Why, Stevens is practically old enough to be Revis’s grandfather in some parts of Leeds, old enough to show the young sprog around his allotment on a weekend and to regale him of tales of the pre-Internet/mobile phone era.
Yes, Stevens is at the extremity of one end of the career spectrum and Revis at the extremity of the other.
And on the first day of the final Championship game at Headingley this year, it was ‘ol man Stevens who showed that there is life in the ol’ dog yet to frustrate a Yorkshire side for whom opening batsman Revis is making his first-class debut.
In the midst of an Indian summer in more ways than one, both in terms of the weather and his personal form, Stevens – who debuted four years before Revis was born – scored a career-best 237 as Kent totalled 482-8 after winning the toss.
In tandem with Sam Billings, who struck 138, he shared a stand of 346 to rescue the visitors from 39-5, the highest sixth-wicket partnership in the history of first-class cricket at Headingley, eclipsing the 252 of Yorkshire’s Craig White and Richard Blakey against Lancashire in 1996, and the highest for that wicket anywhere against Yorkshire, beating the 294 of Douglas Jardine and Percy Fender for Surrey at Bradford in 1928.
In July, Kent announced that Stevens would not be retained after a 14-year association with a club that he joined from Leicestershire in 2005.
Small wonder that they are now considering a U-turn and offering a new deal to a man who last week hit 88 against Nottinghamshire at Trent Bridge in addition to taking match figures of 10-92 which lifted him beyond 500 first-class wickets – not bad for a man nicknamed “The Vicar of Dibbly-Dobbly”.
On a day blessed with glorious late summer sunshine, with barely a cloud in a dreamy blue sky, it was Yorkshire who were in need of a vicar, or at least divine inspiration of some sort, as they wilted in the face of Stevens’s onslaught.
For onslaught it was as he reached his first hundred since May 2017 from 129 balls and then his fourth career double century from another 73 deliveries; in total, Stevens faced 225 balls and struck 28 fours and nine sixes, his score the highest by a Kent batsman against Yorkshire, overtaking David Fulton’s 207 at Maidstone in 1998.
On this evidence, Stevens has got almost as many years left in him as Revis; he hit cleanly through the line on a true batting surface, as did Billings, reduced almost to support act during an innings in which he hit 16 fours and a six among 209 balls faced.
Fittingly, it was Revis who ended Stevens’s display, catching him on the mid-wicket boundary in front of the West Stand off overseas debutant Ajaz Patel, the Yorkshire players sportingly running over to shake Stevens’s hand as he left the field.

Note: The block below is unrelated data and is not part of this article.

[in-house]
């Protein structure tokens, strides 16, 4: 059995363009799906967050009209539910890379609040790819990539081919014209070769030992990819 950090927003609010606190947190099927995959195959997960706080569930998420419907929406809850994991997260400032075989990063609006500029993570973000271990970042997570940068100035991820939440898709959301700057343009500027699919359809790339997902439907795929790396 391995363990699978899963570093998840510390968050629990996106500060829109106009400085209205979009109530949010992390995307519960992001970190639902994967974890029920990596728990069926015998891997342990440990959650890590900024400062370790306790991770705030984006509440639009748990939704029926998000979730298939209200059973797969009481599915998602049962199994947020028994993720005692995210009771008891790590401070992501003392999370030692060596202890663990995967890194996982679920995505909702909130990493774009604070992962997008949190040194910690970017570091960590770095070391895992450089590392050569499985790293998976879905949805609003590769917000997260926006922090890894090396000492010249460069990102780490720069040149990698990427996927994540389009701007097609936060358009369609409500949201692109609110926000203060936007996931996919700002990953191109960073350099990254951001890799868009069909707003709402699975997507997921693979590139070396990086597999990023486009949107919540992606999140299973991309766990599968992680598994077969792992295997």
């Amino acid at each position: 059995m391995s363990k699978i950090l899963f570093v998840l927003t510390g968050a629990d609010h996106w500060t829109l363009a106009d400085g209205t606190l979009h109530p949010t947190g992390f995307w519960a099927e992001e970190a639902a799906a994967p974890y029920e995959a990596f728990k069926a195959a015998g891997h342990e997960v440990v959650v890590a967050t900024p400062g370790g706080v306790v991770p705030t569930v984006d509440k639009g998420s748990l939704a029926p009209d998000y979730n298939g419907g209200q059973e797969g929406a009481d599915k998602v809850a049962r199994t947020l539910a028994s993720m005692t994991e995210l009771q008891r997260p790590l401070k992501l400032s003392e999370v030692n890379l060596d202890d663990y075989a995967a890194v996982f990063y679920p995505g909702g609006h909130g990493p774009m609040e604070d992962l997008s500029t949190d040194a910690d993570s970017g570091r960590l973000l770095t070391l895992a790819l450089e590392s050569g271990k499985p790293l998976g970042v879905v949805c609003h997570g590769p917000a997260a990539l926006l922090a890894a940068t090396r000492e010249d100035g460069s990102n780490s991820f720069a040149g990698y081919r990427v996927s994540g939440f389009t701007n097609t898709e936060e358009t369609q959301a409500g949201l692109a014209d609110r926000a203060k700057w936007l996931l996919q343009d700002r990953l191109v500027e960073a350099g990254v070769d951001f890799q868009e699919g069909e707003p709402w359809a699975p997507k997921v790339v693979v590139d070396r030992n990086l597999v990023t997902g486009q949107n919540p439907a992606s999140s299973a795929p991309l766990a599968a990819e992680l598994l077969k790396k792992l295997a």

Perversely, Yorkshire had started the game impressively. Between 10.30 and 11.15 they were irresistible at times, blasting out half the Kent side as Duanne Olivier took four wickets and Matthew Fisher the other on his return from injury.
Olivier struck twice in the game’s third over, trapping Zak Crawley as he offered no shot before having Ollie Robinson caught behind as he tried to leave.
Olivier’s third wicket in nine balls followed when he bowled his former South Africa captain Faf du Plessis with one that nipped back through the gate, leaving the visitors 8-3.
Kent slipped to 22-4 when Fisher bowled Daniel Bell-Drummond with one that seemed to keep low and then crashed to 39-5 when Olivier pinned Heino Kuhn.
But after the new ball had done its worst, batting became easier and Yorkshire ran out of steam, Kent recovering to 112-5 at lunch with Stevens bringing up his half-century in the last over before the break from 59 balls.
The afternoon session was carnage at times, Kent hammering 204 in 36 overs, 140 of them to Stevens, who took heavy toll on Patel, the New Zealand left-arm spinner.
Stevens launched him for seven sixes all told, Patel’s pre-tea analysis of 10-0-70-0 reading like a particularly poor performance in a one-day game – let alone in a first-class match.
Stevens lost the plot momentarily before tea, offering three chances in quick succession.
Olivier dropped him badly at mid-on off the bowling of Fisher, while Tim Bresnan spilled a skier at cover off Patel.
Gary Ballance then shelled a tough chance diving forward at third man off Olivier before normal service was resumed.
A seventh-wicket stand of 69 in 13 overs between Billings and Ollie Rayner piled on the misery before Billings steered Oliver to gully late in the piece and Fisher castled Harry Podmore.